It's great to see more of the vernacular in contemporary architecture, like this sturdy rock fence that frames a summer home just south of Melbourne. Designed by b.e. Architecture and located on the southernmost tip of Mornington peninsula, Whitehall Road Residence is comprised of a series of glazed pavilions peering over a stone parapet. This drystone wall, which takes its structural integrity from compressional forces and requires no mortar, protects the home from the elements while also giving it a natural grounding that contrasts with more modern materials.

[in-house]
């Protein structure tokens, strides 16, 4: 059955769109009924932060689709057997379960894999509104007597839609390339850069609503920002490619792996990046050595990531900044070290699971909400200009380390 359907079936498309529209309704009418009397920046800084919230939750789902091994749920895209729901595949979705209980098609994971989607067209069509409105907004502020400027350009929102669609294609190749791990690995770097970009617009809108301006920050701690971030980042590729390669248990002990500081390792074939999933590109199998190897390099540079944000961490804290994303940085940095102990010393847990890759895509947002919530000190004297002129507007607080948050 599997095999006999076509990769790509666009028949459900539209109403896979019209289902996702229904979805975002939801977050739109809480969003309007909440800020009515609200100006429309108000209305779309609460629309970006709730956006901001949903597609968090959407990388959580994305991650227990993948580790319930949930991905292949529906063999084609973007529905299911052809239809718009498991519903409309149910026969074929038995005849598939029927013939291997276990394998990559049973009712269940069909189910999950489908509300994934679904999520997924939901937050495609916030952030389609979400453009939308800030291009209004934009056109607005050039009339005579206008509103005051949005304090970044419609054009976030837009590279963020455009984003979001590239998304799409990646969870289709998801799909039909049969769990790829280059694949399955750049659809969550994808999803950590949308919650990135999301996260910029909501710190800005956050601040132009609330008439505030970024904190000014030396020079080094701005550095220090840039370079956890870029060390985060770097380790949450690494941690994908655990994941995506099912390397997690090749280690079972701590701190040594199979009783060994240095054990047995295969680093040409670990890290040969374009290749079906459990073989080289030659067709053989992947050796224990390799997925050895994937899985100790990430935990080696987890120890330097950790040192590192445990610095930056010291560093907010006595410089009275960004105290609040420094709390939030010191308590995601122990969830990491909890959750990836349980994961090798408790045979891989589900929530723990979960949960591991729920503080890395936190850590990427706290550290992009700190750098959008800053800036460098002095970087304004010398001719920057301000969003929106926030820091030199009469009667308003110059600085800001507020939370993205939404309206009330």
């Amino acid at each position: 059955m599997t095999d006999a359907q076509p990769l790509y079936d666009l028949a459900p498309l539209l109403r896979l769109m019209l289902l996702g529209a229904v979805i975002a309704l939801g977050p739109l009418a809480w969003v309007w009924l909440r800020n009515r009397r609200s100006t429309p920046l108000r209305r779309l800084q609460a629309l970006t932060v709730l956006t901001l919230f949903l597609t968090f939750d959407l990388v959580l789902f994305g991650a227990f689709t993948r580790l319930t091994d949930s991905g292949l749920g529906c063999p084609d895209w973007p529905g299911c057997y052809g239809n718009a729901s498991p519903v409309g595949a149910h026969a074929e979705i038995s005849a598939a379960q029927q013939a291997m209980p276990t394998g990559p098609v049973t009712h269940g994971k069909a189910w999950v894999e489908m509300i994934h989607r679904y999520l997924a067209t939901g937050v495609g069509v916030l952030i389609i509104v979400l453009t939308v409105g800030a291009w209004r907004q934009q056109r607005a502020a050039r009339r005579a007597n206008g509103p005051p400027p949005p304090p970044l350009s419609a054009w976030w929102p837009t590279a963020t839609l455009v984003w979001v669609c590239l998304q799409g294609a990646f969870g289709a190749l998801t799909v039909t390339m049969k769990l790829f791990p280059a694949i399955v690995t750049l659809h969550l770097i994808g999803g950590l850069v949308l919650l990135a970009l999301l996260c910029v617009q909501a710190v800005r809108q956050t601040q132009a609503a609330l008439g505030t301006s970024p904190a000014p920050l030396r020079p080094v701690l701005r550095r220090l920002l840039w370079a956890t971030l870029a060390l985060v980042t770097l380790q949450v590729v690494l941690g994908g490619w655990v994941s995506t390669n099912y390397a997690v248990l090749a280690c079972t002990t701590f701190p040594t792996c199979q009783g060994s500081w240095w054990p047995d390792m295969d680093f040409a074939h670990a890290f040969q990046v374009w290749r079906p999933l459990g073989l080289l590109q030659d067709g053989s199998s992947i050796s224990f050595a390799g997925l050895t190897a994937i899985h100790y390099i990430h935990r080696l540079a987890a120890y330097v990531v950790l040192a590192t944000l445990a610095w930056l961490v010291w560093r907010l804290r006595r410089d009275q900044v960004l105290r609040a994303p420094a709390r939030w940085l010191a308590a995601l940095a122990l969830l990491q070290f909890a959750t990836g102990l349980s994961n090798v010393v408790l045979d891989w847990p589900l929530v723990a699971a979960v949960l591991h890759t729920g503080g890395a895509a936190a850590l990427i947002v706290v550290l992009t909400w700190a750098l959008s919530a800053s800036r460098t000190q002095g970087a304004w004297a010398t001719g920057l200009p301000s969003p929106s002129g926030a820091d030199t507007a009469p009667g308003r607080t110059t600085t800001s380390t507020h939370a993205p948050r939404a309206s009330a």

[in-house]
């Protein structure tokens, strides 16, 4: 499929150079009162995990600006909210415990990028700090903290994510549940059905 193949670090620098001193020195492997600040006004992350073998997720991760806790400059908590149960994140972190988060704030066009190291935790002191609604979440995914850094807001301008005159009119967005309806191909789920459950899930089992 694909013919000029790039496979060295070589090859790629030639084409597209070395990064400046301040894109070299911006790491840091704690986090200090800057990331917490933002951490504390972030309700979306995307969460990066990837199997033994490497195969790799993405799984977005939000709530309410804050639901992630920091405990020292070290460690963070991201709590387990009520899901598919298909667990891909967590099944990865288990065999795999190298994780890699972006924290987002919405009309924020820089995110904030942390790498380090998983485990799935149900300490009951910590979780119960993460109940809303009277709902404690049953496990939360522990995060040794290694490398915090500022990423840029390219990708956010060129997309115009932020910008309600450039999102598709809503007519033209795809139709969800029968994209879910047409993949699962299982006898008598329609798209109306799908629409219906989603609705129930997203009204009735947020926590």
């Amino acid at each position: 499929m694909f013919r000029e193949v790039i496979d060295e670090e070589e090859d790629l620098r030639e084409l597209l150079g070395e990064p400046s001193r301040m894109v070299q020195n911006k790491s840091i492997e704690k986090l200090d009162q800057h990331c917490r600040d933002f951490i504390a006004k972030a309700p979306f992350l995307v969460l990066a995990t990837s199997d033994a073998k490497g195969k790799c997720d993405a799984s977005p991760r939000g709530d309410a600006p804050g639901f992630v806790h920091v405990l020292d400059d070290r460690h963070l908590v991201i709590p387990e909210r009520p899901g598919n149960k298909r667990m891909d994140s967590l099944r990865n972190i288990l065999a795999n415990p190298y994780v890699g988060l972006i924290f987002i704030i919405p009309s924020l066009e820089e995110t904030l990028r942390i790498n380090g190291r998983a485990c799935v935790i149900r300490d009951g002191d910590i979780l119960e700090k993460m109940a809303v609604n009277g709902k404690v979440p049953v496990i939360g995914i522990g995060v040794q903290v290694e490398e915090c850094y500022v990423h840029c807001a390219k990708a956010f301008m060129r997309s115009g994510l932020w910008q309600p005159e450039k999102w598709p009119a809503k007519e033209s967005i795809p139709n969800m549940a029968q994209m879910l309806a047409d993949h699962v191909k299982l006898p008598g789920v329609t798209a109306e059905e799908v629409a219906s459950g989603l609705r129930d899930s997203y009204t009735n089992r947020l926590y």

Used intermittently as a permanent and temporary home, Whitehall Road Residence is comprised of glass boxes organized horizontally across the property. Only the uppermost floors with bedrooms are visible above the stone wall that punched into the hilltop. This organization allows the property to feel occupied when relatively empty, yet provides plenty of privacy when fully occupied. And the extensive glazing allows daylight to stream inside.
The glass walls retract, allowing residents to step outside into a series of pergolas shaded by cane screens. This helps to divert some of the solar gain between individual blocks. The “overriding gesture of the building,” the drystone wall was constructed with rocks sourced from a local quarry, anchoring the home in its locale and lending sustainability credentials to the project. And the towering gum trees? They’ve been left to thrive, providing additional shade.